Pediatric doctors at the Chaim Sheba Medical Center disagree and express concern that children’s health will be compromised.
“They are treated with compassion, as if they were our sons,” said Dr. Raz Somech, director of the pediatric department and its immunology center, which he says is the only one in the region. “Tel Hashomer must make its best efforts to bring our patients back. It’s ridiculous.”
Gaza sheikh al-Fara with donated tin-foiled dinners for patients (Photo: Anne Usher)
He said he is getting 50 calls a day from parents of children who are back in Gaza and face difficulties following instructions for after-care or have been rejected from returning for further treatment or surgery. “Sometimes we know if we send them home they will die.”
Until he left several weeks ago, Ahmed Rian was one of the “million dollar” patients. Inbar picked him and his father, Riyad, up at the Erez crossing about a year ago after the 16-year-old was diagnosed with Hodgkin’s disease. Riyad donated his blood, but a month and a half later, the cancer returned.
In July, after rounds of chemotherapy, he stood quietly next to his father as they greeted Inbar in a lobby filled with colorful animal murals. That Friday, as he always does, Inbar had driven a circuit of restaurants to pick up food for Riyad, who, like other patients’ relatives, was confined to the hospital for the entire duration of his son’s stay and slept by his side.
He was sent home in August with instructions to return soon for further treatment. Palestinian officials plan to send him to Ichilov Hospital instead, where they have just sent his older brother, Nashad, who also has the disease.
Riyad complained about the decision to send the boys to Tel Aviv's Sourasky Medical Center, saying the doctor at Chaim Sheba was “gold” and has all of Ahmed’s paperwork.
Unlike Ahmed, Rim al-Masri’s family has a connection to the ministry’s office in Gaza and she is expected to return to Chaim Sheba soon. She is awaiting a bone marrow transplant from her sister after undergoing surgery to close a hole in her heart.
Heavy-lidded and reed thin, she looked far younger than her 17 years in July, before her surgery.
“I was scared both to come to here and to have the surgeries,” she said then, adding she missed her three brothers and four sisters at home.
A group of volunteers, Orthodox Jews and their children, wheeled food down her corridor that night and she rose from her bed, dressed and wearing a headscarf, to receive it. Despite this and her doctor’s care, Rim’s negative opinion of Israelis has not changed. Her father, who worked in Israel before the blockade, is more charitable. Rim said half of the children in her extended family were killed during the 2008-2009 war.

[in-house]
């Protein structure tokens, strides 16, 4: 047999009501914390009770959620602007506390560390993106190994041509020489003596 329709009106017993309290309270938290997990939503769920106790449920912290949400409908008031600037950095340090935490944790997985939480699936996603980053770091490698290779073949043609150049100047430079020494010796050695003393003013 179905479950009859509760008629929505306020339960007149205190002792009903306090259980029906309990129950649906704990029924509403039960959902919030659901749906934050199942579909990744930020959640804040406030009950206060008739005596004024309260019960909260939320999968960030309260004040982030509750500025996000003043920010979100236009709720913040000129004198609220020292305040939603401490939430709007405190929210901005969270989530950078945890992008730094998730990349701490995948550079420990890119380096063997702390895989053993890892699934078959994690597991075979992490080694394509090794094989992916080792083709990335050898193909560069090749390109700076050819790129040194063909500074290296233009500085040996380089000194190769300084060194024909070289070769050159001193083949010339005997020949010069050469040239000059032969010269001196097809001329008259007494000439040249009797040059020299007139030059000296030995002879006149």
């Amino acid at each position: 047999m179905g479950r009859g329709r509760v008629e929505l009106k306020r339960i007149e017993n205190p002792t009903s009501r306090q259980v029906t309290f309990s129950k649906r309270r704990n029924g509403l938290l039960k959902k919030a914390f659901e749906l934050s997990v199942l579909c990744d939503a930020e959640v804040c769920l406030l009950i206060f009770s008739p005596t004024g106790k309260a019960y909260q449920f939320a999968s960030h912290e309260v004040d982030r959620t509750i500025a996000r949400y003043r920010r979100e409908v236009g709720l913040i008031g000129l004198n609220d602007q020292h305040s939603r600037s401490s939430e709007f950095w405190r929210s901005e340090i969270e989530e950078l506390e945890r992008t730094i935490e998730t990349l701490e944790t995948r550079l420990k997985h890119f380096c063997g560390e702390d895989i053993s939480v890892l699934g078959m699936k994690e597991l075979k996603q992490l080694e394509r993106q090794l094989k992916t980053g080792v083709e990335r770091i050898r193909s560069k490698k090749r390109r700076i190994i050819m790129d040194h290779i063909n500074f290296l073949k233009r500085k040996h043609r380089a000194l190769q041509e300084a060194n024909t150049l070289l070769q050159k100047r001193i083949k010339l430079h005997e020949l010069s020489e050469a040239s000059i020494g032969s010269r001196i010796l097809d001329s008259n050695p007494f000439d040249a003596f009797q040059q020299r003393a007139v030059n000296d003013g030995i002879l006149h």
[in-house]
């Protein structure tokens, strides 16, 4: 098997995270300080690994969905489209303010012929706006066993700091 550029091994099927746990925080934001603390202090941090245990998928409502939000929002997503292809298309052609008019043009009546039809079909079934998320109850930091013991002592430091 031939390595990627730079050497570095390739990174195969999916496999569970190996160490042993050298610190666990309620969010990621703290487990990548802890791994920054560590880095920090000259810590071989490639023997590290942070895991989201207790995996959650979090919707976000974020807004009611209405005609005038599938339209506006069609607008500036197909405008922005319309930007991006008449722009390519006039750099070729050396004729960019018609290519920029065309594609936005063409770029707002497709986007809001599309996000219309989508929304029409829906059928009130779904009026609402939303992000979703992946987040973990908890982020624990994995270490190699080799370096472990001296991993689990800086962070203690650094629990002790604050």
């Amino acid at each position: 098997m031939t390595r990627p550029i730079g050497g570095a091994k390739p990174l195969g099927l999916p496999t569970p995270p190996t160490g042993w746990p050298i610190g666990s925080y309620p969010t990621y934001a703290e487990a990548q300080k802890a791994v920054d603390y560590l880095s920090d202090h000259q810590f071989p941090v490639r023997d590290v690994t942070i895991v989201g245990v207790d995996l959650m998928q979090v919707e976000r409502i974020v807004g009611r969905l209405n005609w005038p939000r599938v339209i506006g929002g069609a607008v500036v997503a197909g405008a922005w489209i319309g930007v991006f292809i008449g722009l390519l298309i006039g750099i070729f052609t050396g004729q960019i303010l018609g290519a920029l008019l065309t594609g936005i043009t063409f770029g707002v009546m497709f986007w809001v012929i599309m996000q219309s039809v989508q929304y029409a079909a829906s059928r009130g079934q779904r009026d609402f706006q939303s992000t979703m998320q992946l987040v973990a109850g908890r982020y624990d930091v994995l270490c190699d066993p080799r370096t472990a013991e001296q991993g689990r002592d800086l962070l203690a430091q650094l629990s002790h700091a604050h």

“Ask me when we have electricity and water,” she said.
“Leaders from both sides – they don’t care about people,” said Buma. “I feel I’m doing the peace."
This year, he secured permission for a handful of the Gaza patients to join one of his annual visits for 1,400 boys from the West Bank to the turquoise waters off Jaffa on the Israeli coast. He was inspired when a boy there once told him it was his dream to see the ocean – just an hour’s drive away.
“So close and so far,” he said.
His wife, he said, has accused him of caring more for the Palestinians – who killed his son – than his own people.
He grew especially close to Hassan As-Saleya, a gravely ill four year old, as he frequently sat by the boy’s bedside during the year he was at Chaim Sheba. His father, initially barred from Israel for security reasons, was allowed in for several days after Inbar told Shin Bet contacts that doctors expected the boy to die soon. He was forced to return a day before Hassan succumbed, on a Friday. When the staff refused to drive his body to the Gaza border in an ambulance on the holy day, Inbar persuaded them to let him drive the boy’s body to the border so his family could immediately bury him, in keeping with Muslim practice.
“I wanted to hug Hassan’s mother when I gave her the body, but I didn’t want to offend her, so I just put my hand on his back.” His expression softens. He notes she became pregnant six months later and had a little girl.
“I wonder sometimes what he would think about what I’m doing,” Inbar said. “I know he would be proud.”